To summarize Carl Schmitt’s long life is to necessarily engage with and be wary of his own and his opponents’ political propaganda, as little about his life and times is uncontroversial (Gottfried 1990). Schmitt was born in the provincial German Rhineland town of Plettenberg on 11 July 1888 to a Franco-German Catholic family that came from the Moselle Valley. He read law at the Universities in Berlin, Munich and Strassburg, graduating in 1915. He took up a professorship in Greifswald in 1921 and it was here that he published his Die Diktatur [The Dictatorship] (1994a), an inﬂuential work that was followed in theme by the seminal Politische Theologie [Political Theology] in 1922 (2005), when Schmitt moved to the University of Bonn. The 1920s saw Schmitt engage in the legal and political debates emerging with the various crises of the Weimar Republic and opposing legal formalism and normativism in notable works such as Verfassungslehre [Constitutional Theory] of 1928 (2007b). He moved academic institutions frequently, teaching at Hochschule für Politik in Berlin and ﬁnally moving to the University of Cologne, where he was to publish an expanded version of his 1927 pamphlet, Der Begriﬀ des Politischen [The Concept of the Political], in 1932. Speaking in support of the Weimar Republic, Schmitt advocated in 1931-32 that the National Socialist German Workers (Nazi) Party be suppressed and lobbied Paul von Hindenburg, the Republic’s President to imprison its leadership. He did not believe, as did other representatives of the Catholic Centre Party, with which he had been aﬃliated, that the Nazis could be controlled within the bounds of a coalition government. While scholarship is right to condemn Schmitt’s membership of the Nazi
Party in May 1933, and his attempt to transform himself into the crown jurist of the Third Reich as well as into a bona ﬁde anti-Semite in his writings, there was an element of opportunism in his doing so, as the Nazis themselves suspected. From 1935 onward, his teaching and activities were monitored and in 1936 the mouthpiece of the SS, Das schwarze Korps, called him to task for his Catholicism and earlier critiques of the Party’s racial theories. Interned from September 1945 to May 1947, brieﬂy by the Soviets and then by the American occupational forces, he was prohibited from returning to teaching and retreated to his hometown of Plettenberg. It is in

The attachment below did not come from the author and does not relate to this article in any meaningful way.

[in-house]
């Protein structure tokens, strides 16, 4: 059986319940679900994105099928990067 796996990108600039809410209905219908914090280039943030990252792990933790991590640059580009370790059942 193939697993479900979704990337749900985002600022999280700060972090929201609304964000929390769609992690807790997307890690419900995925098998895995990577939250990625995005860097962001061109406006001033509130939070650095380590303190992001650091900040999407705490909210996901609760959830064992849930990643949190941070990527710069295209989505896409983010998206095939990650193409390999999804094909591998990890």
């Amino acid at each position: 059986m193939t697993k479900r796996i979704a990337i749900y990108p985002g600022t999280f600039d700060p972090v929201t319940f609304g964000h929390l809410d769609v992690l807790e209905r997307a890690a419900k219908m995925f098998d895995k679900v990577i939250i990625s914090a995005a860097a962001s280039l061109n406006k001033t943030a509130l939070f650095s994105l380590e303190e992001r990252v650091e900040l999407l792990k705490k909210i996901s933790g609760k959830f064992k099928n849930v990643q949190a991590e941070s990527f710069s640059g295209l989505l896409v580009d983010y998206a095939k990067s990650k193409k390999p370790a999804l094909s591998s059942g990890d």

this period of his life that he would produce important contributions in international law and politics, such as Der Nomos der Erde im Völkerrecht des Jus Publicum Europaeum [The Nomos of the Earth in the International Law of the Jus Publicum Europaeum] in 1950 and later Theorie des Partisanen [Theory of the Partisan] in 1963. He continued to travel, write and publish, with his entire corpus having what is regarded to be a ‘subterranean’ inﬂuence on a number of post-war thinkers such as Reinhart Koselleck, Hans Morgenthau, Hanno Kesting, and Roman Schnur, as well as prominent cultural and intellectual ﬁgures of the twentieth century such as Ernst Jünger, Walter Benjamin, Leo Strauss, Jacob Taubes, and Alexandre Kojève. Schmitt described himself as a jurist, a scholar familiar with two areas of
legal science: constitutional and international law. Both form part of public law and as such, he argued, were ‘exposed to the danger from “the political”’ (Schmitt 1950). For Schmitt, this ‘exposure’ meant that legal theory could not be dissociated from political theory in the same way that understanding international law could not be dissociated from analyses of international politics, that is, what we would call today, international theory. Schmitt’s understanding of law, in fact, was radically diﬀerent from the legal positivism and formalism which arguably dominated the twentieth century, with their abstract and generalising tendencies that rendered any analysis of constitutional and international law abstract and ultimately meaningless, devoid of a substantial engagement with real issues of domestic and international politics.